Three years ago, Gabriel Metcalf arrived in Sydney for the first time. He was leading a study tour as CEO of SPUR, a policy and advocacy group based in San Francisco. He had few expectations, apart from visiting iconic buildings and the harbour, and certainly didn’t expect the visit to be the source of his next career. The tour introduced Metcalf to Michael Rose AM FAICD, then a board member of independent think tank Committee for Sydney. When the committee was looking for a new CEO, Rose, who had taken over the chair from Lucy Turnbull, turned to the American.
“It was clear to me Gabriel understood the global trends in cities and, because of his experience in the [San Francisco’s] Bay Area, was someone who had real insights about opportunities and challenges for Sydney,” says Rose. “He was talking about cities in the way the committee talks about cities. Also, he was excited about what was happening in Sydney.”
Metcalf accepted the job and in January this year began his tenure as CEO of the Committee for Sydney, which bills itself as “a champion for the whole of Sydney, providing thought leadership beyond the electoral cycle”. In practical terms, it undertakes evidence-based policy development and then advocates policy options. The committee has recently added its voice to the Parramatta Metro proposal, the night-time economy debate and consideration of high-speed rail links to Wollongong and Newcastle.
“We talk about social and economic impacts and when decisions are made for the city, we try to have some influence on outcomes,” says Rose, who has been on the board for five years, and chair for three. “We often do things quietly; we don’t stand around screaming about policy options.”
Rose says that as a not-for-profit policy member organisation, the committee’s board is keenly aware of maximising its policy heft with the limited resources at its disposal. “We have board members who are very happy to engage with the CEO and the rest of the team on policy issues when asked,” says Rose. “By the same token, the board is good at providing guidance without stepping into Gabriel’s space.”
It’s an approach Metcalf has sought to amplify since starting as CEO, leaning strongly on the combined experience of both board and its membership base. “We have a really hands-on board, which I have been making more hands-on,” he says. “They do a couple of things that help me do my job — they are thought partners and they provide access. Especially as a newcomer to Sydney, there are people on the board who know a lot on virtually every topic who help me out. The board members also open doors for me to meet the people I need to.”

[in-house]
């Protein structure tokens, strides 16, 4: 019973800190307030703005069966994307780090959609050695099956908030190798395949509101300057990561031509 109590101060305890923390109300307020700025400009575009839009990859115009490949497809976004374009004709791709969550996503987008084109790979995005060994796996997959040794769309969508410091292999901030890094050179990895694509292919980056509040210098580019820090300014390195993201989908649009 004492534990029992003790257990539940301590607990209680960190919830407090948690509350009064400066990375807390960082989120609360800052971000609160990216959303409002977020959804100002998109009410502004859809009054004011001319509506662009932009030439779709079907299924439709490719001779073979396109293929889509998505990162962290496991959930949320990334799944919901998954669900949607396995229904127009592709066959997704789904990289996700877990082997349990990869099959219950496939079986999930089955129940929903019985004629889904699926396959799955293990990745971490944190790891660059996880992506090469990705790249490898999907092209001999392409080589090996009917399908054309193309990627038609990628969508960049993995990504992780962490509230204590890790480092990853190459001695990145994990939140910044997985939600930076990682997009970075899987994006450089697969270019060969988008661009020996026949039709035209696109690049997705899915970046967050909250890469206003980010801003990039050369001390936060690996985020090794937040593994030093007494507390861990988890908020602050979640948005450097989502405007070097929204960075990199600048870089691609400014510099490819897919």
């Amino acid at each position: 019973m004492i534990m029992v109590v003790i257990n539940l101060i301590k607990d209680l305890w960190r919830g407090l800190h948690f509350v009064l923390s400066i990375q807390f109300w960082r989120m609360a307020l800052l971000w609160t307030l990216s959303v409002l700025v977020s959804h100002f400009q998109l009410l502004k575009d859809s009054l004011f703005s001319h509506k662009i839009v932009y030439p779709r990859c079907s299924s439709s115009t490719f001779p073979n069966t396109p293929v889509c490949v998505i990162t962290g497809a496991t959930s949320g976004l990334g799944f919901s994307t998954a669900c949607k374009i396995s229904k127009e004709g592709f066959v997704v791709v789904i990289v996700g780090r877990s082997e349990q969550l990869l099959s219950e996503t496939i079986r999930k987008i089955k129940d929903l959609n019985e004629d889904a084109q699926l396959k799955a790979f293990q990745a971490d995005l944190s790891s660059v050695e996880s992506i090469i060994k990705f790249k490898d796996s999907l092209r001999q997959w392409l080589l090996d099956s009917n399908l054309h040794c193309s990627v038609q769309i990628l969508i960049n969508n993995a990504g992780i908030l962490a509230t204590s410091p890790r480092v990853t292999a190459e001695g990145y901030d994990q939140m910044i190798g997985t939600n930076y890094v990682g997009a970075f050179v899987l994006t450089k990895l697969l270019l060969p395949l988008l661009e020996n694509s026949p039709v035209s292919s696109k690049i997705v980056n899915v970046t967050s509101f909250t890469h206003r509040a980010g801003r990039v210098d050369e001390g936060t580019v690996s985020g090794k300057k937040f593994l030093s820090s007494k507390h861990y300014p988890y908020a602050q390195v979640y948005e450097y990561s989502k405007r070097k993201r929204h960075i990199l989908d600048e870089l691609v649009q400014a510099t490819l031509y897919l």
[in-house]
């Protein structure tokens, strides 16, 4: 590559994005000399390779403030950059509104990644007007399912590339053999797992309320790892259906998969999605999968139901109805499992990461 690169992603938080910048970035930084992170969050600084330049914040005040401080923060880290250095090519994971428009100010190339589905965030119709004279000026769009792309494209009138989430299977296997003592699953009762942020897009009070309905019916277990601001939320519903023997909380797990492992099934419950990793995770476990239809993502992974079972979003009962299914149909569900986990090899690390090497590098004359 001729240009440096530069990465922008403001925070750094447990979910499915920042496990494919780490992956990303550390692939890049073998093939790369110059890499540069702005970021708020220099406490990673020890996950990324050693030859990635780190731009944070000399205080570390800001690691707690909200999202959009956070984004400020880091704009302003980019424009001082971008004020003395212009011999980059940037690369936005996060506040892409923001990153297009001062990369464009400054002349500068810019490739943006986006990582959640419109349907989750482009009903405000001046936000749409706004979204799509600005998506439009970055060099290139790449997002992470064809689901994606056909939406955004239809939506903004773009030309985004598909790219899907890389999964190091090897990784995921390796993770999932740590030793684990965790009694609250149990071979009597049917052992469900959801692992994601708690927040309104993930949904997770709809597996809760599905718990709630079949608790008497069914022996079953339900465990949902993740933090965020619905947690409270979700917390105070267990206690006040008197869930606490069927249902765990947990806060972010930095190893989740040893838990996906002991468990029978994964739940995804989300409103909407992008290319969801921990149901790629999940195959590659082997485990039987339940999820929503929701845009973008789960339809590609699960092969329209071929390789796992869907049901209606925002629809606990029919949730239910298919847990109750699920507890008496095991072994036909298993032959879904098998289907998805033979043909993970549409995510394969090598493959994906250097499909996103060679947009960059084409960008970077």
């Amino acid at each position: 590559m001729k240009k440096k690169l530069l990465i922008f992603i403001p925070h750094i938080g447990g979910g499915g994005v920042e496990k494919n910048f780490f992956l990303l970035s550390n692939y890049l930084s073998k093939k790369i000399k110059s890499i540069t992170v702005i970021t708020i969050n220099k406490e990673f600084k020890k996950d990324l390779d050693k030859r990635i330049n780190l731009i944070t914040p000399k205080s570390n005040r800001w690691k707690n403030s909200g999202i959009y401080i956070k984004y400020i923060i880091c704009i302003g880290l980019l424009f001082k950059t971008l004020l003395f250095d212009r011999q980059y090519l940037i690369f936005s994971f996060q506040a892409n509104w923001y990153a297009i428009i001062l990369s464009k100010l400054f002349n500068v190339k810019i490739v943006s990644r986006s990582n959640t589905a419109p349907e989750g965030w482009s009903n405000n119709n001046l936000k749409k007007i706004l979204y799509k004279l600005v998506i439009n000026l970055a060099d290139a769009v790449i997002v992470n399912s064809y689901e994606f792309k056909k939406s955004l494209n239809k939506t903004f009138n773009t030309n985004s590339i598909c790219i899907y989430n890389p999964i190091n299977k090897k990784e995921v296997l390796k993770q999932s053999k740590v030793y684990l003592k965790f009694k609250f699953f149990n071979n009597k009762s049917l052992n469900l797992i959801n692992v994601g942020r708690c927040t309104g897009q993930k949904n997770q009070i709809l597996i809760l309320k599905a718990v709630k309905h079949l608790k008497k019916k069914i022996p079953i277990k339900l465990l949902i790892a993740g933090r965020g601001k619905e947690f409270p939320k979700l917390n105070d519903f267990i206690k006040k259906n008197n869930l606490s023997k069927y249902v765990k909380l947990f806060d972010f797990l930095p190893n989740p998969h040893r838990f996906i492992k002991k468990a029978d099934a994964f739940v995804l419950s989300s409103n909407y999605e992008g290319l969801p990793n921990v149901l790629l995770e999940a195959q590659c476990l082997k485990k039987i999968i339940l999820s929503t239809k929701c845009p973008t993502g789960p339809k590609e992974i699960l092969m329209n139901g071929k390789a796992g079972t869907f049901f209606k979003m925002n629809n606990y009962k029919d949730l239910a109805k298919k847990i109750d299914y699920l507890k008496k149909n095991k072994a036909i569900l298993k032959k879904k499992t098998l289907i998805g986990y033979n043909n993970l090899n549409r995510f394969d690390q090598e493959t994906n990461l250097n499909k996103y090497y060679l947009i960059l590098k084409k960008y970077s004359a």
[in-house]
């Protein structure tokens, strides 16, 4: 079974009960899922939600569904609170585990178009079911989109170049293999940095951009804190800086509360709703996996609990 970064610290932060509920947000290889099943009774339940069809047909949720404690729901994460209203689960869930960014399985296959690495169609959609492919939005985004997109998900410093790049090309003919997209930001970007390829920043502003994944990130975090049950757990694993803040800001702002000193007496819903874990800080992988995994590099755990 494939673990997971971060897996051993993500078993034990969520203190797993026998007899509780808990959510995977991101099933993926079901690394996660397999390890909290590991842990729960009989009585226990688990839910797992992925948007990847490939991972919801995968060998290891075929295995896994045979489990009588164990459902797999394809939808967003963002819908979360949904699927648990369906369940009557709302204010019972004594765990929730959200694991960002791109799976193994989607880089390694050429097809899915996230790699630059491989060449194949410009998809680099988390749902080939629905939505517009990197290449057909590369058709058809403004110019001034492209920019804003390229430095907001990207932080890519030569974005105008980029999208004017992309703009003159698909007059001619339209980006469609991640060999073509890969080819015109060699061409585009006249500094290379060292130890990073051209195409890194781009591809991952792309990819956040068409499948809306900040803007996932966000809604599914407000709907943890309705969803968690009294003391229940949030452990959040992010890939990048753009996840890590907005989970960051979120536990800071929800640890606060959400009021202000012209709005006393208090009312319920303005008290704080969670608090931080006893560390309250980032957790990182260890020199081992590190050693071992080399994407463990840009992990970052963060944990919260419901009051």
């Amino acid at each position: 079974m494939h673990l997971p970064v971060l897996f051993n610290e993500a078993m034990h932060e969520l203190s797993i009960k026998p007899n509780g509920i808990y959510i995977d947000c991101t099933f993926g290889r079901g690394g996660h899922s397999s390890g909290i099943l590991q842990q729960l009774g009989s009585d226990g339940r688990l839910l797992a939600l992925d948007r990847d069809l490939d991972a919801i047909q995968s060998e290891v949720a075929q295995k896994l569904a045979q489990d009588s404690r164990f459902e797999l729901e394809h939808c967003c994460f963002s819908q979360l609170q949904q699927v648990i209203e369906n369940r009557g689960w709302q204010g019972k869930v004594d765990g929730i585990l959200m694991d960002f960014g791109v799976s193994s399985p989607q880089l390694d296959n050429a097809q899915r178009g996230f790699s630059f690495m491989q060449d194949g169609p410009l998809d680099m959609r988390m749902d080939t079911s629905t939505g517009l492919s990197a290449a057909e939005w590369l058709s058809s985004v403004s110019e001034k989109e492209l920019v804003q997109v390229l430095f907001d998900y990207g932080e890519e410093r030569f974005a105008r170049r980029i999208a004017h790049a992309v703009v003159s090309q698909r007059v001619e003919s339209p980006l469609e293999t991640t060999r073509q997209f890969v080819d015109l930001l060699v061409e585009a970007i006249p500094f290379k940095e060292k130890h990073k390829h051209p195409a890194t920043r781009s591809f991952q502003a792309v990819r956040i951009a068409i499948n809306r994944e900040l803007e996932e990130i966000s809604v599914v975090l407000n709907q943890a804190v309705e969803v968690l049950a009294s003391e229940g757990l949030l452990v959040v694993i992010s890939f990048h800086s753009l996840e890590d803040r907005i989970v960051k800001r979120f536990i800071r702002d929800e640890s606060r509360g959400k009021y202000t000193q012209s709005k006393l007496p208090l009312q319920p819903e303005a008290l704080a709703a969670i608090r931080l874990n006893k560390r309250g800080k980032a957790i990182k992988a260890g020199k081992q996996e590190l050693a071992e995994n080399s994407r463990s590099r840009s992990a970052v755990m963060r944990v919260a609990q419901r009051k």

This means the board is involved in far more than meeting twice a year to deal with a pro forma agenda approving budgets. “The goal for board meetings is to have generative discussions where we are figuring things out,” says Metcalf. “It’s a collection of extremely high-level people, so my goal is to make them feel like their time is not being wasted.”
Michael Rose: How boards work
“A good board provides clarity around the strategic direction for the organisation. It provides clarity for the chief executive around priorities and expectations, and sets the tone for the organisation, particularly in an advocacy organisation, its voice and how it wants to position itself.”
Gabriel Metcalf: How cities work
“Part of the magic of city life is that [cities] are a container for human difference that allows all kinds of people to live on top of one another and still get along. Sometimes that means ignoring each other, sometimes that means celebrating each other, and everything in between. But what is so wonderful about city life is that it holds all of these differences.”
The big four
Metcalf sees four main issues bearing on Sydney — problems many of the world’s fast-growing cities with strong economies are dealing with.
“Housing costs too much, it’s hard to move around, there is a growing divide between the haves and have-nots,” says Metcalf. “Those three problems are shared by Sydney, San Francisco, New York, London and many other cities. Then, for Sydney, there’s the existential threat of sea level rise. The world’s coastal cities will in the long term have to spend hundreds of billions of dollars on new infrastructure that doesn’t appreciably make anything work better, but simply protects the continued existence of the city.”
However, Metcalf sees a distinction in his adopted city’s capacity to deal with these challenges — the ability to get things done.
“A lot of the problems cities in America are dealing with are fundamentally problems of governance where it has become impossible to take action,” he says. “Sydney is not faced with those problems — here it’s possible to take action.”
Rose believes the low-density, car-dependent model Sydney is currently locked into has to change, and that inequality is a critical point that needs to be addressed. “In some cities, inequality is harder to spot, but in Sydney it has a pretty clear geographic dimension,” he says.
“All the current planning and delivery is designed to address that, to shift connectivity, jobs and opportunity more equitably across the city. Sydney is growing and the challenge is to make that growth the mechanism for a more equitable, inclusive and fairer city.”
In a system as complex as Sydney’s, transformation comes in phases. Just as the committee itself is looking to add more staff, as it becomes more sophisticated and publicly visible in its advocacy, so the city will slowly emerge into its new form. “Cities do not change all at once,” says Metcalf. “Cities change in layers and each generation has the opportunity to contribute to the city — to add a new layer.”